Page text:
Regarding Judge Sotomayor’s controversial statement that her life-experience as a Latina woman will influence her decisions as a Supreme Court judge, I trust and hope that it will. Her experience is no more subjective than anyone else’s experience. Members of various judicial bodies have been interpreting the law according to their own views of the world for many years now. And except for those who choose celibacy for specific reasons, most adults experience sex in some form at some time.

It stuns me that references to sex are not only used to damage the credibility of individual people and the dignity of whole demographics, but the worthiness of causes and organizations. When Elizabeth Taylor appeared in the media to educate the public and raise funds for AIDS research, a Canadian journalist, Alan Fotheringham (“Dr. Foth”) responded by writing an unfunny piece for his regular column in Maclean’s, a widely-read Canadian general-interest newsmagazine. “Dr. Foth” revealed the “fact” (which presumably came from a reputable medical source) that Acquired Immune Deficiency Syndrome is usually spread through anal sex. Ha! The glamorous Liz Taylor was defending ass-fuckers! (And their fuckees.)

“Dr. Foth” wasn’t honest enough to say openly that he thought everyone who had ever engaged in that practice deserved to die a slow, painful death, but the implication was clear. His chortling in print over the spectacle of black-tie events to raise sympathy and cash for the treatment and eventual cure of AIDS patients seemed juvenile, to say the least.

My first response was:  I do not give a shit.

It seemed self-evident to me that sexually-transmitted diseases are diseases, not punishments. And on that subject, the kind of legal penalties which used to cause physical pain and disfigurement are no longer legally inflicted on anyone in Western nations, including convicted serial child-killers. Health-care systems in every country (and I might add, especially in Canada) have an official mandate to promote health and minimize disease in the population at large, case closed.

The next time someone responds to a person or an issue in the news with a smirking reference to something sexual, consider asking the smirker these questions:

  1. Is this factual?
  2. Where did you get the information?
  3. Is this relevant to the topic of discussion? If so, how?
  4. What is your point? (Are you more interested in helping to prevent the spread of disease or in spreading poo on an icon of feminine glamor? Are you interested in promoting justice or in discrediting a person whose ass would not have been promoted to the bench two generations ago?)

I’m in favor of public discussions about sex. Bring it on, I say. But bring it on honestly and compassionately, never forgetting that s/he who smirks about someone else’s sex life might well be the object of sneering guffaws if and when s/he becomes newsworthy enough to tempt interested bystanders to watch the bedroom window with binoculars.

Jean Roberta
September 2009

If you have comments or questions about this column, please send them to Jean Roberta

Follow Jean Roberta's trail to Sex Is All Metaphors in 2009 ERWA Archive.

"Sex Is All Metaphors" © 2009 Jean Roberta. All rights reserved. Content may not be copied or used in whole or part without written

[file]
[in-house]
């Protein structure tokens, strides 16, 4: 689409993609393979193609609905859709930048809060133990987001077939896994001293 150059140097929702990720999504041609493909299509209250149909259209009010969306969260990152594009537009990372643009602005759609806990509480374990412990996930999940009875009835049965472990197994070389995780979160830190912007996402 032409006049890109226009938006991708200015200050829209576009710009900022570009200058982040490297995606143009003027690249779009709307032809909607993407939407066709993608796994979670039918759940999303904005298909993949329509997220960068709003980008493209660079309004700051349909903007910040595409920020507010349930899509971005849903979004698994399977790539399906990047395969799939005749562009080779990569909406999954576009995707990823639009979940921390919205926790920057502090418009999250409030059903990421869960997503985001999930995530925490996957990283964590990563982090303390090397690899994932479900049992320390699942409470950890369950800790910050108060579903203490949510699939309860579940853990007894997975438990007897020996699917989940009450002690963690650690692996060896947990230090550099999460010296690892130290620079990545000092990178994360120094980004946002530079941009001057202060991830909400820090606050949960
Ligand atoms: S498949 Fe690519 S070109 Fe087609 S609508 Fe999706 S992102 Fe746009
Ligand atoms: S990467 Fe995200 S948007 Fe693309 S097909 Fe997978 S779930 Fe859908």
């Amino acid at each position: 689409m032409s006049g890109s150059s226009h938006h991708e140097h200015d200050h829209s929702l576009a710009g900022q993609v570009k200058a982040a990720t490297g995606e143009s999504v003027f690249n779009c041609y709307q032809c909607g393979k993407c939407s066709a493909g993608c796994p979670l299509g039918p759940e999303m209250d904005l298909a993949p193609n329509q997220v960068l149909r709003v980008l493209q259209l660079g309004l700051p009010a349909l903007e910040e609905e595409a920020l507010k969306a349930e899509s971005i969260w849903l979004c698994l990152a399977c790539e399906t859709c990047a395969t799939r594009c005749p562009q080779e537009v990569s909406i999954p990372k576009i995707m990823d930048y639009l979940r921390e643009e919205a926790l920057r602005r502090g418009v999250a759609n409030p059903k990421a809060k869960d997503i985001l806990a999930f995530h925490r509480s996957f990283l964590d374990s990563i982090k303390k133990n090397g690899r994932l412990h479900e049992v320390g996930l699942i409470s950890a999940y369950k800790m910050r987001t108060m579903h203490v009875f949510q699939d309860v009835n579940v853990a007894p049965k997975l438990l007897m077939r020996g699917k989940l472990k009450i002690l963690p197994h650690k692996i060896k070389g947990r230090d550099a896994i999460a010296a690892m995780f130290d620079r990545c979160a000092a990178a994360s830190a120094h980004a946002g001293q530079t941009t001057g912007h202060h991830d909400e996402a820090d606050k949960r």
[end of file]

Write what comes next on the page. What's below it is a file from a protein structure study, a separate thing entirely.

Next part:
About the Author: Jean Roberta is the thin-disguise pen name of a writer who teaches mandatory first-year English classes in a Canadian prairie university and who writes fiction (erotic and otherwise), research-based articles, opinion pieces and reviews. She joined ERWA in December 1998, and has never looked back. Several of her stories can be found in the "Treasure Chest" gallery. Over sixty of her erotic stories have been published in print anthologies, and Eternal Press has released her single-author e-collection of erotic stories in various genres and flavors, Obsession (2008).
Jean is a staff reviewer for the monthly reviews site, Erotica Revealed (edited by D.L. King). She blogs on Livejournal as "Lizardlez" and at Her website ( is a work in progress.
Read Jean's full bio at Erotica Readers & Writers Association.

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'09 Movie Reviews

Blame It On Savanna
Review by Byrdman

Cry Wolf
Review by Spooky

Review by Spooky

Heaven or Hell
Review by Oranje

House of Wicked
Review by Diesel

The Office: An XXX Parody
Review by Spooky

This Ain't The Partridge Family
Review by Spooky

'09 Book Reviews


A Slip of the Lip (ebook)
Review by Jean Roberta

Best Women's Erotica '09
Review by Lisabet Sarai

Bottoms Up
Review by Ashley Lister

Enchanted Again
Review by Victoria Blisse

Review by Kathleen Bradean

Girls on Top
Review by Ashley Lister

In Sleeping Beauty’s Bed
Review by Ashley Lister

Libidacoria (Poetry)
Review by Ashley Lister

Licks & Promises
Review by Ashley Lister

Like a Thorn (ebook)
Review by Lisabet Sarai

The Mile High Club
Review by Ashley Lister

Nexus Confessions: Vol 5
Review by Victoria Blisse

Nexus Confessions 6
Review by Victoria Blisse

Oysters & Chocolate
Review by Kristina Wright

Playing with Fire
Review by Ashley Lister

Sexy Little Numbers Vol 1
Review by Ashley Lister

Up for Grabs
Review by Lisabet Sarai


A 21st Century Courtesan
Review by Donna G. Storey

The Ages of Lulu
Review by Lisabet Sarai

Amanda’s Young Men
Review by Kristina Wright

As She's Told
Review by Ashley Lister

Bedding Down
Review by Victoria Blisse

Review by Ashley Lister

Brushes & Painted Dolls
Review by Lisabet Sarai

Cassandras Chateau
Review by Ashley Lister

The Edge of Impropriety
Review by Kristina Wright

Review by Kathleen Bradean

Free Pass
Review by Ashley Lister

The Gift of Shame
Review by Victoria Blisse

Kiss It Better
Review by Ashley Lister

The Melinoe Project
Review by Lisabet Sarai

Mortal Engines & The ...
Review by Ashley Lister

The New Rakes
Review by Ashley Lister

Ninety Days of Genevieve
Review by Victoria Blisse

Obsession: An Erotic Tale
Review by Kristina Wright

Sarah's Education
Review by Ashley Lister

Seduce Me
Review by Lisabet Sarai

Lesbian Erotica

Lesbian Cowboys
Review by Kathleen Bradean

Night's Kiss
Review by Jean Roberta

Where the Girls Are
Review by Jean Roberta

Gay Erotica

Animal Attraction 2
Review by Kathleen Bradean

Boys in Heat
Review by Vincent Diamond

Review by Lisabet Sarai

The Low Road
Review by Jean Roberta

Personal Demons
Review by Jean Roberta

Ready to Serve
Review by Vincent Diamond

The Secret Tunnel
Review by Kathleen Bradean

Review by Kathleen Bradean

Review by Vincent Diamond


Best Sex Writing '09
Review by Kristina Wright

The Big Penis Book
Review by Rob Hardy

Erotic Encounters
Review by Rob Hardy

The Forbidden Apple
Review by Rob Hardy

Hollywood’s Censor
Review by Rob Hardy

Lady in Red
Review by Rob Hardy

Licentious Gotham: Erotic...
Review by Rob Hardy

Live Nude Elf
Review by Rob Hardy

Live Nude Girl
Review by Rob Hardy

The Other Side of Desire
Review by Rob Hardy

Scripts 4 Play
Review by Ashley Lister